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                      • #12
                        hey lets make this easy look in your owners manuel it should answer this question. if not Ive seen lots of people pull pop ups and several with tandem axel campers Iwould recomend the eletric breaks and i would not go over 16 foot in length. Also make sure you get a hitch that is at the correct height for the trailer it should ride level this will help with the handeling on the toe vehicle. As for the sway bars I use the load leveling type and they are great.BIG difference w/wo them. sorry no pissn match here.

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                        • #13
                          scott, you are absolutely correct. you have to use common sense. im not saying you should pull a 30 foot trailer with a jeep. im just saying that you can pull something more than 10 feet and not have to be worried about it.

                          i have enough of this topic. next...

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                          • #14
                            whoa. calm down guys. since i'm nuetral, i'll tell you what i've learned from everyone. 1st, carefully balance everything on the trailer. 2nd, length does matter but not as much as you'd think. i'm not trying to stand up for anyone; i don't tow; i'm just telling what sounds the best from the most that i've seen in this forum.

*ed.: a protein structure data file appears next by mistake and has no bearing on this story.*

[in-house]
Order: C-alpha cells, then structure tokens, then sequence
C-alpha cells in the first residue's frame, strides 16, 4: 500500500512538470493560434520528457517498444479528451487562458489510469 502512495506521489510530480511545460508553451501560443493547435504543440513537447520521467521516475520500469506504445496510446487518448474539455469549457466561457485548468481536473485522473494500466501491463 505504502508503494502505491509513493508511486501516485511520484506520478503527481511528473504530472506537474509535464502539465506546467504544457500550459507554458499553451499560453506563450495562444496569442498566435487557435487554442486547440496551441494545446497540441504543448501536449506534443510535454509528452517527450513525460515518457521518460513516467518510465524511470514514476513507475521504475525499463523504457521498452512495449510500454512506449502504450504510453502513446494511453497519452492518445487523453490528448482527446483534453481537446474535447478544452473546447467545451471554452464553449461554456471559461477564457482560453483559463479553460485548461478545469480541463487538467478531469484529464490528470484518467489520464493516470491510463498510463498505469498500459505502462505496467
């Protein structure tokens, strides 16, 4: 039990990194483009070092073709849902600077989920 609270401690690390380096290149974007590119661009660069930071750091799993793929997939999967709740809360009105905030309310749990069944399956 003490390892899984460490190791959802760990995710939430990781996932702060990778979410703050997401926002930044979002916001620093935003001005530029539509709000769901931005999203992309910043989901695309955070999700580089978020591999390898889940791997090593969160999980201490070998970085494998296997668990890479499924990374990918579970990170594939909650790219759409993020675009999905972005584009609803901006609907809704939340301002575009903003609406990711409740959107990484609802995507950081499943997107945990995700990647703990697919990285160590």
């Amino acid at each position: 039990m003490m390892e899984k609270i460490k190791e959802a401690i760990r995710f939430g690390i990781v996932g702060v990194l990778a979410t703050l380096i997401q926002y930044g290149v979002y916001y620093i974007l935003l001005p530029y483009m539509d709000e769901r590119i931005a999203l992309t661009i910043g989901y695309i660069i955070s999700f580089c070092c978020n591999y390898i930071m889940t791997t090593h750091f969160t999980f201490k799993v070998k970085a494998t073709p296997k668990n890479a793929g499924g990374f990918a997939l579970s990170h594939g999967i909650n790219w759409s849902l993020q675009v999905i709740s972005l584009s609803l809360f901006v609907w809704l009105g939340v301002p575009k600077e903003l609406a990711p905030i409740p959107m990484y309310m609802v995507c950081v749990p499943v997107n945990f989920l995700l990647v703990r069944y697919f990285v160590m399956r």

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                            • #15
                              Brian is correct.

                              I tow 3 different trailers with a Cherokee (shorter wheelbase) a total of about 3000 miles a year. Each trails differently.

                              I have a 10 ft utility trailer which tows like a brick.

                              A 14 ft dual horse trailer which when loaded goes about 4500 lbs and tows like a dream (except for the uphill grunt).

                              An 18 ft boat & trailer which weighs about 3200 lbs, which used to tow nicely until I put a 3" lift on my XJ.

                              The key to all of them is tongue weight. You don't have enough, they sway like a yo-yo and bounce around. Anything over 1000 lbs really, really needs some kind of breaking. I've even upgraded my rear brakes to disc and has added a large comfort margin to towing (especially when backing up downhill).

                              Since my XJ came with a factory towing package, the factory felt a sway bar was not needed and unless you lift your vehicle, you don't. With my 3" lift I put a sway bar on and the longer trailer no longer sways.

                              Also make sure your safety chains are rated for the load you are carrying. I've seen a few break away from the vehicle because the owner felt a dog chain looked safe.